The Club's Service Projects
See our club's service projects:
Previous Projects
North Korea Orphanage
We provided assistance to an orphanage near Pyongyang to purchase one energy efficient cook stove suitable for providing cooked meals for up to 500 orphans. The Club has also donated $6,000 to assist in the provision of solar water heaters to ensure the children have warm water for bathing. Soap supplies for one year are also being provided. Cleanliness is essential for proper child health when so many children live in close quarters in a relatively small building. The solar water heater acquisition is part of a multi-club project involving Rotary Clubs in the Atlantic area and in several other countries. The government of DPRK is providing a percentage of the funds which illustrates the significance of the donation in generating cooperation between DPRK and western countries
Lloyd Dalziel of PEI works with the International Sustainable Community Foundation in Haiti and this organization has been active in improving the lives individual Haitians and their communities. The Club has assisted in a chicken rearing project for the past two years and will continue its assistance. The small scale chicken farms being established have expanded using profits generated into community businesses.
We joined our support to this multi-club project to finance a soy-cow machine for the production of soy milk destined for children in Guatemala. For soy cow or soy goat information see
The Legacy Gardens
The Legacy Garden is a project of The Farm Centre that was started in 2014 - the 100th anniversary of the 1864 conference in Charlottetown that led to the Confederation of Canada. The Rotary Club of Charlottetown Royalty contributed funds to sponsor elevated garden beds in the Legacy Garden that would make it easier for seniors and disabled people to be able to grow vegetables.
PEI Family Violence Prevention Services (PEIFVPS)

Over the course of the 2012/13 Rotary year the committee developed a three year funding project (value of $90,000.), through which Rotary would subsidize a new position within the current staff structure of PEIFVPS. Whereas this organization has had to raise approximately 10% of their operating budget each year, it was felt that both volunteers and staff were having to spend too much time seeking funds and therefore taking valuable manpower away from their main task at hand.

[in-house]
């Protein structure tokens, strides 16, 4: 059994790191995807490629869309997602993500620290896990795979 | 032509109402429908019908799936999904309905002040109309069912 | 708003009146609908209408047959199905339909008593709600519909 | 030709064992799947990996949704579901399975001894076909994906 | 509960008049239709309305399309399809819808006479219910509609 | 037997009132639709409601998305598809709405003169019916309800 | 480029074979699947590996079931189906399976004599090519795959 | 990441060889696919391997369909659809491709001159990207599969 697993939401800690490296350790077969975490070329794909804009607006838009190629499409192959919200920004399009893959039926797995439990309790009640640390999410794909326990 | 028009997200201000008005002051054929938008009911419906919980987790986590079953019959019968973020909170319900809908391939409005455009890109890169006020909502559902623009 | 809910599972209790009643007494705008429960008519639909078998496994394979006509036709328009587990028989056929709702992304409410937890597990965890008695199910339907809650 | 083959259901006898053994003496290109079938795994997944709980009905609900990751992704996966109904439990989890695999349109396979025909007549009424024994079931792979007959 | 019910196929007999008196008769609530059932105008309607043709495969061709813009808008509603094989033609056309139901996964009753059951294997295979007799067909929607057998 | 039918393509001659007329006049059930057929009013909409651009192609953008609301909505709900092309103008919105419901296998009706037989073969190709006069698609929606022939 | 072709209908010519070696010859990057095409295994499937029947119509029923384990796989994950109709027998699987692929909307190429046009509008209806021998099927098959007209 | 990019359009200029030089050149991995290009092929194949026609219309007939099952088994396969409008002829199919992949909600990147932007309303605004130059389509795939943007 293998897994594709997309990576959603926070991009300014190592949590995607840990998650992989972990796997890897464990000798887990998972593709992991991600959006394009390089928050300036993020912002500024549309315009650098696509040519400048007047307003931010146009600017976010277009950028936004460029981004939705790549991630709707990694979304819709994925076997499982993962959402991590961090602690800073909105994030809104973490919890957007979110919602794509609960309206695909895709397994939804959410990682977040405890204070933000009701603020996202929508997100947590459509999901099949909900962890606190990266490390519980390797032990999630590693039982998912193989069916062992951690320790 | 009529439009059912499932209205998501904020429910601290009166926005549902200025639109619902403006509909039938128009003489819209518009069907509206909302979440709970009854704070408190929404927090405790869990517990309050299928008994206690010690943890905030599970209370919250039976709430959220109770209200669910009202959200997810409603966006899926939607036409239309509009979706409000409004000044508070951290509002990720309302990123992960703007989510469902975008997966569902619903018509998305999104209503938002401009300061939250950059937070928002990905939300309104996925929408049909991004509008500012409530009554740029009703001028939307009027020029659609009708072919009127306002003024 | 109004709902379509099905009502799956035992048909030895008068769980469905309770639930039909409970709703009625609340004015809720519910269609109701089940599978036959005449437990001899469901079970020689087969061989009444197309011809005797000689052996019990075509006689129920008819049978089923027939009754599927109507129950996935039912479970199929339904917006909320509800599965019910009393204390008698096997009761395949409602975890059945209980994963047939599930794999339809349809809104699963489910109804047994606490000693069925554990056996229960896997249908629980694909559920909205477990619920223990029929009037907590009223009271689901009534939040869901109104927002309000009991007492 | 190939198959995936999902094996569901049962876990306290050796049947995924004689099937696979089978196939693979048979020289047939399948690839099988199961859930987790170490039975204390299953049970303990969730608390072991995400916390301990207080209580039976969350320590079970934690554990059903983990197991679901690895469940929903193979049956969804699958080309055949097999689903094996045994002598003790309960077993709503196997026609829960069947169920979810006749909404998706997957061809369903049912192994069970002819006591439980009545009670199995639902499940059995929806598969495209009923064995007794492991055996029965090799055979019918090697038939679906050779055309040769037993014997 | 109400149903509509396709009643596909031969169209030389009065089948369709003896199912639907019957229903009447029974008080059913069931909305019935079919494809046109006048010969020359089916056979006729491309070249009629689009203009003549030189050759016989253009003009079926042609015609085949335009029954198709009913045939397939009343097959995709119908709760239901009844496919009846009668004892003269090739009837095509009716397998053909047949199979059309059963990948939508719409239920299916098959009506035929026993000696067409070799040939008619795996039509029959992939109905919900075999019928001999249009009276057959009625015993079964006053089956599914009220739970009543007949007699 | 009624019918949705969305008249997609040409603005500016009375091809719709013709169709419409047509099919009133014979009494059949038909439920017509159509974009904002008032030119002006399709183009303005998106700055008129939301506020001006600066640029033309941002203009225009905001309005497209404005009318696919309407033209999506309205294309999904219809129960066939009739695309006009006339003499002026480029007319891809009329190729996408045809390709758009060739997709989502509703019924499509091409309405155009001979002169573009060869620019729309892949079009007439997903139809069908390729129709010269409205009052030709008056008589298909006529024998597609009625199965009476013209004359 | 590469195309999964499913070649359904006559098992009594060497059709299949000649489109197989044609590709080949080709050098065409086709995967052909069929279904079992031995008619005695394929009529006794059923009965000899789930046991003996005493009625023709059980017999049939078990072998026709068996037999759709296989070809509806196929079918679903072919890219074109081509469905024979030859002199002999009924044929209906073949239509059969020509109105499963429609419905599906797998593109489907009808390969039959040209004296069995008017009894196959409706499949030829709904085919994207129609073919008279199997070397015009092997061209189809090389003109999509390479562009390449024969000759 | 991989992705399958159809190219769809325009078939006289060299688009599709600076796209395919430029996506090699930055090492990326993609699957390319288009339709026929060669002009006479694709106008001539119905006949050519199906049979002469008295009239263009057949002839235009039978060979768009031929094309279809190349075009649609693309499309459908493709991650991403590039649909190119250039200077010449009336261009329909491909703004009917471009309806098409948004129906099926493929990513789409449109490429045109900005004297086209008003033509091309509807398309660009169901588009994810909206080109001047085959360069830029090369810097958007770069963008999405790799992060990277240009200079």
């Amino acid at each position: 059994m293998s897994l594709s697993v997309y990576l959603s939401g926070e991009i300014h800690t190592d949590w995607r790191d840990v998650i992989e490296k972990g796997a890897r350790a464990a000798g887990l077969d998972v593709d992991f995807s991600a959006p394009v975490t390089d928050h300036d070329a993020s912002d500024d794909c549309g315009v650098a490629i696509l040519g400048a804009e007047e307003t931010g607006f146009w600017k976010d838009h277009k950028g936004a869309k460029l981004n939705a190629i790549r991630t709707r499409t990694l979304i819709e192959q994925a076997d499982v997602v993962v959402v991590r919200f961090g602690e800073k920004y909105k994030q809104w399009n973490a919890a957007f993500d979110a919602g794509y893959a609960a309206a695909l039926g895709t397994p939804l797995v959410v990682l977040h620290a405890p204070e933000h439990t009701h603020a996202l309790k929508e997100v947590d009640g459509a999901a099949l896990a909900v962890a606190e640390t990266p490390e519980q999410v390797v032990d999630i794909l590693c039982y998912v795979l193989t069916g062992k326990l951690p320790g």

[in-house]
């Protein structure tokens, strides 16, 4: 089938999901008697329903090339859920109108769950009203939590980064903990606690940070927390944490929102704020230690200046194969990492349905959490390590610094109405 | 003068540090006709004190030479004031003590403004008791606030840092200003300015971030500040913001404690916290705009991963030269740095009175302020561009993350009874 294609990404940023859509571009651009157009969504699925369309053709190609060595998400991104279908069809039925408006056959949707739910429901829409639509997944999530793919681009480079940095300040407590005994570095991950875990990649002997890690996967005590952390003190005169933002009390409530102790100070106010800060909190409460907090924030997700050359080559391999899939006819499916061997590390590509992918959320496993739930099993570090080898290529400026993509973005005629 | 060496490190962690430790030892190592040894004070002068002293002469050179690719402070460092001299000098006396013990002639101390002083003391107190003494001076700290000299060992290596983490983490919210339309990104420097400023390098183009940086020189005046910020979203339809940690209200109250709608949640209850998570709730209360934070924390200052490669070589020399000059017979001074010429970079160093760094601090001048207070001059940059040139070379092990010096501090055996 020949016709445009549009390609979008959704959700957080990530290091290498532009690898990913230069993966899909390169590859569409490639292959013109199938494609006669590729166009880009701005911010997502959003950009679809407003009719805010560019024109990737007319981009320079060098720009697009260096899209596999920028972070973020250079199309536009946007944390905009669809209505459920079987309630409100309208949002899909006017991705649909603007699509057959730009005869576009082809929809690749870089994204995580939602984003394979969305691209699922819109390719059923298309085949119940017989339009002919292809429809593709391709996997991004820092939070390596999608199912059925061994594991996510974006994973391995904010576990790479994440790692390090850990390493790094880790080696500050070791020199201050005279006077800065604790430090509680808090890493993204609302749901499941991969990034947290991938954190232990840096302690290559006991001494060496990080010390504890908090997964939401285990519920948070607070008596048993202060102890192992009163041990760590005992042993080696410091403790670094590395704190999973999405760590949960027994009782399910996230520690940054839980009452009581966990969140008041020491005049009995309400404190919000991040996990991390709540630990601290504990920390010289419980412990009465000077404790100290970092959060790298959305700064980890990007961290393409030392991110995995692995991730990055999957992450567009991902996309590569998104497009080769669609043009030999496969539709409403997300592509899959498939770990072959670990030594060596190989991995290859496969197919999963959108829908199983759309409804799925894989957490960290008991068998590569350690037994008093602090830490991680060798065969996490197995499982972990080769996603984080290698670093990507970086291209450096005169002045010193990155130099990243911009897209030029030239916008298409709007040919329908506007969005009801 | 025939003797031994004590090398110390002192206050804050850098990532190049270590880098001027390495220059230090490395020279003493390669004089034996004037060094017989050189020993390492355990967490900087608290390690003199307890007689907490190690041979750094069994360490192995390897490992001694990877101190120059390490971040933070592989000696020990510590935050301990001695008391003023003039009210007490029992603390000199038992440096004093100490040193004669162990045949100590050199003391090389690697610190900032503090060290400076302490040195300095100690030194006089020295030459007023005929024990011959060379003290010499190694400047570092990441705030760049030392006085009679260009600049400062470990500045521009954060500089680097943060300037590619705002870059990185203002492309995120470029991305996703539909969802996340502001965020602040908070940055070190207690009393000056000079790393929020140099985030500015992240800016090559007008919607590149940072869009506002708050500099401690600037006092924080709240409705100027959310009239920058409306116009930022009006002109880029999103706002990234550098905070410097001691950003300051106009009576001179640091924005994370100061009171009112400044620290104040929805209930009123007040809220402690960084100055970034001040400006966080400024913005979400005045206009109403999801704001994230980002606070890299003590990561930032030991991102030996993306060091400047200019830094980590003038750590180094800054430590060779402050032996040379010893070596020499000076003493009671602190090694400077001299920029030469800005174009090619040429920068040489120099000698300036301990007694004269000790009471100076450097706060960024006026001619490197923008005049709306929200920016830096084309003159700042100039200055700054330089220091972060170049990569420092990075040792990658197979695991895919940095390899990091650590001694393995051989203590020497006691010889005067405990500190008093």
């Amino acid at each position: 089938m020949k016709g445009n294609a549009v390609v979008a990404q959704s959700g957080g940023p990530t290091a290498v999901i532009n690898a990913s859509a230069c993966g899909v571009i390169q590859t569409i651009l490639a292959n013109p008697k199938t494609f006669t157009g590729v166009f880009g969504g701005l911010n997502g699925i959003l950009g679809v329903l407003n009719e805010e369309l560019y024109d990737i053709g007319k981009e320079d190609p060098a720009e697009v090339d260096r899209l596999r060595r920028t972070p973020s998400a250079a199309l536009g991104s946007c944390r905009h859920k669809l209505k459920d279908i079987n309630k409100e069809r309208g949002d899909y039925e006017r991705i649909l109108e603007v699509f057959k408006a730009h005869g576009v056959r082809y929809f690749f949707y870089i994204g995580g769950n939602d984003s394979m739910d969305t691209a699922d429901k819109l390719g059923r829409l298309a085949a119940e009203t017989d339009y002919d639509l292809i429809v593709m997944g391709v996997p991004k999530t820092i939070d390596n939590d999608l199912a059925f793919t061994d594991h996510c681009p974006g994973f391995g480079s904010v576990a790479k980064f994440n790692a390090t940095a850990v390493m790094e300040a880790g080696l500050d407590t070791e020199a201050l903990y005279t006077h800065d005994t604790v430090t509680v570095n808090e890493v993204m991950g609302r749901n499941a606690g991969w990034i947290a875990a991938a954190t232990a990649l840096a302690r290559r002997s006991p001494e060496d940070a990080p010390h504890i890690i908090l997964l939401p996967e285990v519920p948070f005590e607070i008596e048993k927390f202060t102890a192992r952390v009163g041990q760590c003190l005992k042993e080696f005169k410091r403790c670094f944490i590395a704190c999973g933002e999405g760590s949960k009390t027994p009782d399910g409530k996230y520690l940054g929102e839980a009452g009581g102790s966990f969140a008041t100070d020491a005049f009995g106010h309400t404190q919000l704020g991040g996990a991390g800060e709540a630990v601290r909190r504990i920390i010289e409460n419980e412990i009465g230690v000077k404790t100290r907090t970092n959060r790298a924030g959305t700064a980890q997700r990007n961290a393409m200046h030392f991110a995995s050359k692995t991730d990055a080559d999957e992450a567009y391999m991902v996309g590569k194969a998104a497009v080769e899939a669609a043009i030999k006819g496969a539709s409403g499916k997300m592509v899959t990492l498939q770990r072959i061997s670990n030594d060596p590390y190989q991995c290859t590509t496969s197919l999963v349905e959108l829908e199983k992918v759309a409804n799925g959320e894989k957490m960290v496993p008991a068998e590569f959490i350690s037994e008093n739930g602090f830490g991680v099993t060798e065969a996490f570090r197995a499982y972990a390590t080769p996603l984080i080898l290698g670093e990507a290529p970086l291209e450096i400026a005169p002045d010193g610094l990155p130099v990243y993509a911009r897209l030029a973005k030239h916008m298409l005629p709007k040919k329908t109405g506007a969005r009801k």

Taking the "teach a man to fish" philosophy, the creation of a full time Development Coordinator position for PEIFVPS would result in financial stability for the organization as well as more focused efforts on behalf of other staff and Board members with the major issues that they are dealing with. It's not very often that a PEI service club makes such a substantial contribution to another organization. In fact, Rotary is quite proud of the fact that this is a highly innovative approach to helping another organization. In the words of past President Lewie Creed, "as Rotarians we can be very proud of making a difference in promoting peace in families and providing hope to children who are most affected by this recurring phenomenon."
School Construction in, Ngarum, Cameroon
The Rotary Club of Charlottetown Royalty is very proud of the fact that it makes a difference for not only people on the Island, but through Islanders it also has a positive impact on people around the world. The club’s largest international project is a result of a partnership with honorary club member Sr. Noreen MacDonald CND of St. Peters’ Bay, PEI, to improve educational opportunities at her various (post-retirement) postings in Africa. 
Most recently, the club has made a $70,000 donation for the people of the isolated region of N'garum, Cameroon, to realize a dream: a shiny new high school where their children can be educated in a way that will build not only their own skills but will also raise the living standards of the whole region. This school, including the all-important well, was built in the remote community completely by hand, and can serve 300 students. It opened in the fall of 2011, and Sr. Noreen told the club during an August visit, “You made a miracle happen.”
The club contributed the cost of materials, while the actual construction was done by local people, through mostly volunteer work.